Listing out your victories is a great way to build some confidence, but it can also warp your perspective on how you achieved success. Listing out your biggest failures instead will remind you how you got to where you are, and help you learn what you need to succeed.
Photo by Emertz76.
Everyone experiences setbacks in their lives. It’s your ability to learn and push past them that allows for success to eventually happen. If you want to make the most of your failures, William C. Taylor, the co-founder of Fast Company magazine, suggests you forget your accolades for a few minutes and note all the major failures you’ve encountered and survived. Taylor explains at Harvard Business Review:
In a world defined by hypercompetition and intense pressure, where business breakthroughs and career advancement demand a willingness to take risks and defy convention, the notion that any person can achieve meaningful success without experiencing setbacks and disappointments seems hopelessly naïve. A willingness to chronicle your failures helps to create the kind of resilience that allows you to get beyond them…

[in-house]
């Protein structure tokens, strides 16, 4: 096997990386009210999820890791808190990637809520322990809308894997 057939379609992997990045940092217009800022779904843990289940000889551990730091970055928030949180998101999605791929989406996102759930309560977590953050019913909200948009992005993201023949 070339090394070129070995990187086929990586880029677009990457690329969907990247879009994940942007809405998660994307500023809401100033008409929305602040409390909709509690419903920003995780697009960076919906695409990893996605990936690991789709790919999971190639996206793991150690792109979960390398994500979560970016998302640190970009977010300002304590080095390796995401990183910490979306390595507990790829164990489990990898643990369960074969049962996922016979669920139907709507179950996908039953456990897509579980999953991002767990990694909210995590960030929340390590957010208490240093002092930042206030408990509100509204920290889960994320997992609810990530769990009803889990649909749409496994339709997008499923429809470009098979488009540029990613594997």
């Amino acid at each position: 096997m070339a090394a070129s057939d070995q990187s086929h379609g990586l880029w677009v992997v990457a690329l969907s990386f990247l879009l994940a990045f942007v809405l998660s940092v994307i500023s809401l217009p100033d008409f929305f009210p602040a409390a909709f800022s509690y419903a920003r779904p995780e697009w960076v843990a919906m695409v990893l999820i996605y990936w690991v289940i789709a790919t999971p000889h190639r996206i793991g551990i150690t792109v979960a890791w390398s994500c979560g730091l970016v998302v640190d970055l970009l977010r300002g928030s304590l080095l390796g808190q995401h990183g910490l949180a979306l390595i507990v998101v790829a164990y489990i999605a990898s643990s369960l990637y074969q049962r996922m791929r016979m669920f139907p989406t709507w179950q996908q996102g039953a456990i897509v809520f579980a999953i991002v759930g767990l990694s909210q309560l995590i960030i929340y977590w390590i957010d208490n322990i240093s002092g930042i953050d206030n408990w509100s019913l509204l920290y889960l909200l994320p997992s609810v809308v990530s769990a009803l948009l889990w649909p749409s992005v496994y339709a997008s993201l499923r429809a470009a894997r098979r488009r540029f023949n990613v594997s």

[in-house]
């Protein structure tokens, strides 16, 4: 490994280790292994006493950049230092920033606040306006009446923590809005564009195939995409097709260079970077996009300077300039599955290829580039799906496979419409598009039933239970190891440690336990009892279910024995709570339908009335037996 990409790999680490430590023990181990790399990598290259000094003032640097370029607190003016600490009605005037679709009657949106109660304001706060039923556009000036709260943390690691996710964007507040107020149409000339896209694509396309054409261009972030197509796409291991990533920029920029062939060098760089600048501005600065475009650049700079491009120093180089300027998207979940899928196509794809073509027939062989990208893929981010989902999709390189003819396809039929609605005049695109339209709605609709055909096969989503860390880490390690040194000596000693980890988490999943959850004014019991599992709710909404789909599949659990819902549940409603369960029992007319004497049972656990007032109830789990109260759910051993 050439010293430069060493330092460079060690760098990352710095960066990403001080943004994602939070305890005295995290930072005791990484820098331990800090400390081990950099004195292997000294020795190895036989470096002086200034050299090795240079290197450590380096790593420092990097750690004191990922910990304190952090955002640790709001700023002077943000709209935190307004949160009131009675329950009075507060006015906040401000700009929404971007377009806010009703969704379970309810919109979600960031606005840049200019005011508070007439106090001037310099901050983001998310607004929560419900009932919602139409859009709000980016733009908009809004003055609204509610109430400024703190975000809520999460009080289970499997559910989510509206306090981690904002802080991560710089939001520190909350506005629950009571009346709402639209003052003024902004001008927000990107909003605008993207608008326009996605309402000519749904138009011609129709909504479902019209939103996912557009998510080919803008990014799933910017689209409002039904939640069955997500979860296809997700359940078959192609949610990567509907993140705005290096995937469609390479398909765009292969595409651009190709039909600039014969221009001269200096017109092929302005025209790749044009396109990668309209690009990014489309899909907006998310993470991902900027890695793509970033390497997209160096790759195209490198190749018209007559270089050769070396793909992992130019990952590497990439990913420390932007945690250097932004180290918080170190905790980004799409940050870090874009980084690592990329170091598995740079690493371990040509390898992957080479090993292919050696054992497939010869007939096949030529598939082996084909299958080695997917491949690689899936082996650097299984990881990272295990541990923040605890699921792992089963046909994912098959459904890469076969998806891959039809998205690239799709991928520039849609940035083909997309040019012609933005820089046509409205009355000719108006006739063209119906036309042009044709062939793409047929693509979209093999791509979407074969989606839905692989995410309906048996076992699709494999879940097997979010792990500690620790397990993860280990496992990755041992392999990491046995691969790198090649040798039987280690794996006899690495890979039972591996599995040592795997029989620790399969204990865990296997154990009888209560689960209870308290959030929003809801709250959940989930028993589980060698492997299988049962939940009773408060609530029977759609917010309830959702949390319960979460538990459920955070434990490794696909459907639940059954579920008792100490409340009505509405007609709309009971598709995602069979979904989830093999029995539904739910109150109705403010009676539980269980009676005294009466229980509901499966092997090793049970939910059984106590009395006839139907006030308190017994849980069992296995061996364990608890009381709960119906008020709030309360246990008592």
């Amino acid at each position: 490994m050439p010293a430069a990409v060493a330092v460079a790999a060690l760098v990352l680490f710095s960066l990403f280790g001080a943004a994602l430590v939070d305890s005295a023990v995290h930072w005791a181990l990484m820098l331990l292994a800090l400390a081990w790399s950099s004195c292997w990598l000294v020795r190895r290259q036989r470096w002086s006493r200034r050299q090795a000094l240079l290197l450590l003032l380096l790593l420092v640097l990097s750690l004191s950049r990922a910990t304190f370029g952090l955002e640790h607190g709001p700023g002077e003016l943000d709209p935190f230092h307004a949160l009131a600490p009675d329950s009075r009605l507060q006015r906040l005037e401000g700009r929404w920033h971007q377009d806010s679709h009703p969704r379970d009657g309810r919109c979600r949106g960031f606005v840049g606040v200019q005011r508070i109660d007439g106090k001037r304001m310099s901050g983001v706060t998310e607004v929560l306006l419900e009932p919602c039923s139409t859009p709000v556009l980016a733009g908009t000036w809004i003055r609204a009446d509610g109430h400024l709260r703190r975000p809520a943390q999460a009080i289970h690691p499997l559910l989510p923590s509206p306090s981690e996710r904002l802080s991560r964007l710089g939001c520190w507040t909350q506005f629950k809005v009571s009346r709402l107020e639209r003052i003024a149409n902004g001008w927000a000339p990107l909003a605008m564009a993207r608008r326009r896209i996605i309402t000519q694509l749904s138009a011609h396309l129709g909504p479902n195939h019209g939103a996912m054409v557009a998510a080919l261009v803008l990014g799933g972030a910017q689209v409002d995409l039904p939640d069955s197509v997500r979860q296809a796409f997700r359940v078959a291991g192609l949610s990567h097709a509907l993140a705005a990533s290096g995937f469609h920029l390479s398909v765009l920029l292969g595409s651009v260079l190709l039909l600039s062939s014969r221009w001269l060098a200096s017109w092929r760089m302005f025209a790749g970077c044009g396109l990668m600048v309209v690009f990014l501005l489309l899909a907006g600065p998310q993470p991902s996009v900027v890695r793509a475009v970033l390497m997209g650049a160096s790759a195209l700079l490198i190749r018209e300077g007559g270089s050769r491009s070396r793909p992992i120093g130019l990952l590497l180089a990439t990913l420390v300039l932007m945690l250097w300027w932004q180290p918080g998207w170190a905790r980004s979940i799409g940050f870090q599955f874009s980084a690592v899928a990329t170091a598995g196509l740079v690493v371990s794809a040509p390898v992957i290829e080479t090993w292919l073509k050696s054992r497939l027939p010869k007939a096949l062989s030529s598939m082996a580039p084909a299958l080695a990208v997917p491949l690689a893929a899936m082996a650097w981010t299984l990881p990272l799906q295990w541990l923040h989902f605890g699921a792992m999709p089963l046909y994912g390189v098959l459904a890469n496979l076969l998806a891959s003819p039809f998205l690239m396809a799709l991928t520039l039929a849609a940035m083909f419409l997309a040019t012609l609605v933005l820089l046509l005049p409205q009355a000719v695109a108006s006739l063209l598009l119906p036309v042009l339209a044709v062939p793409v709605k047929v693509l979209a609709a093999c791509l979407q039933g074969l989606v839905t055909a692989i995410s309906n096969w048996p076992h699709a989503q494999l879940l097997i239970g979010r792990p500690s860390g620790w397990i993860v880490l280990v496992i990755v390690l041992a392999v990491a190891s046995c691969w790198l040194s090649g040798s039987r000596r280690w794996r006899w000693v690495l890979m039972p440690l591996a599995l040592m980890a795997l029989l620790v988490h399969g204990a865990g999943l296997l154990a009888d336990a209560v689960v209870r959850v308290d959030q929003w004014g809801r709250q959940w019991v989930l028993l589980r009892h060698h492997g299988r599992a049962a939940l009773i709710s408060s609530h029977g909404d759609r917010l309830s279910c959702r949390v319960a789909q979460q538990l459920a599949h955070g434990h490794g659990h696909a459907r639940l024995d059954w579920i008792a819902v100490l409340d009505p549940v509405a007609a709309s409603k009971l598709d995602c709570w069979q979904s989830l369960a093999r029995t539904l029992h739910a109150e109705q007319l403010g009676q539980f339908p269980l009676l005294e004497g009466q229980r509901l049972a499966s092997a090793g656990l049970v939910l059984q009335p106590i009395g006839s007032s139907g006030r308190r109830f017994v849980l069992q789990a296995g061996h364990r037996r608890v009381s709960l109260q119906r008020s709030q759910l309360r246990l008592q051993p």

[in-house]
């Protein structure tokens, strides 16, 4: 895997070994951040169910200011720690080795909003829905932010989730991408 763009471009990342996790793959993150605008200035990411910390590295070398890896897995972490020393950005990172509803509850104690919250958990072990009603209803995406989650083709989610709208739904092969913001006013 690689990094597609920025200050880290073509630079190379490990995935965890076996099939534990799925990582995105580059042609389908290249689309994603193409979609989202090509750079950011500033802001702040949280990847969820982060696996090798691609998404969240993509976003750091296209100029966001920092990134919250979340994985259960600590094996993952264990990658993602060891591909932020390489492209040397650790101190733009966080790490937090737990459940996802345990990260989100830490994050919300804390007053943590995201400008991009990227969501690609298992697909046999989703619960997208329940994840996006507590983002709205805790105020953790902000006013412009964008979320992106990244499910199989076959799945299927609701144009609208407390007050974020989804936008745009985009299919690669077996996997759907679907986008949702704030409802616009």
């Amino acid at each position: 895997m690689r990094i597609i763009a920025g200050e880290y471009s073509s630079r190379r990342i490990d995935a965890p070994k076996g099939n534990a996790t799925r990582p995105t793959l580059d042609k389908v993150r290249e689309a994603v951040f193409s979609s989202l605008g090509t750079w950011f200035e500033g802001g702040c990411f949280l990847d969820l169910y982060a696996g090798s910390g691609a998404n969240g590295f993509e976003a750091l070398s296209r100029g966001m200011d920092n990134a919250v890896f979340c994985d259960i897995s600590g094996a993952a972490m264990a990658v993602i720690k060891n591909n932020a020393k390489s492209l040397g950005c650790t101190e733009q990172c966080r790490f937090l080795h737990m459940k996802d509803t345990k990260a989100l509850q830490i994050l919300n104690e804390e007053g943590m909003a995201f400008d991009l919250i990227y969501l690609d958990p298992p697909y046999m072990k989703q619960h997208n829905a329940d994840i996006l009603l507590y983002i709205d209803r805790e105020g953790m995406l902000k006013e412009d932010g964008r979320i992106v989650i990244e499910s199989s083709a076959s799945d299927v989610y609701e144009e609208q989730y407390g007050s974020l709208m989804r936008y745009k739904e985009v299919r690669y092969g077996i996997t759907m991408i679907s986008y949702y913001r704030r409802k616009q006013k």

The idea of a failure resume comes from Melanie Stefan, which was then popularised by Johannes Haushofer, assistant professor of psychology at Princeton. Stefan explains that a traditional narrative of success renders your setbacks invisible to yourself and to others. So, when you do experience failure, you feel alone and dejected. By putting your failures out in the open, like a professional athlete’s stats, you’re forced to cope with your mistakes and make the necessary adjustments. Failure hurts, but a failure resume might help you maintain perspective and develop the mental toughness you need to deal with setbacks in the future.
Write a Failure Résumé to Learn What Makes You Succeed [Harvard Business Review]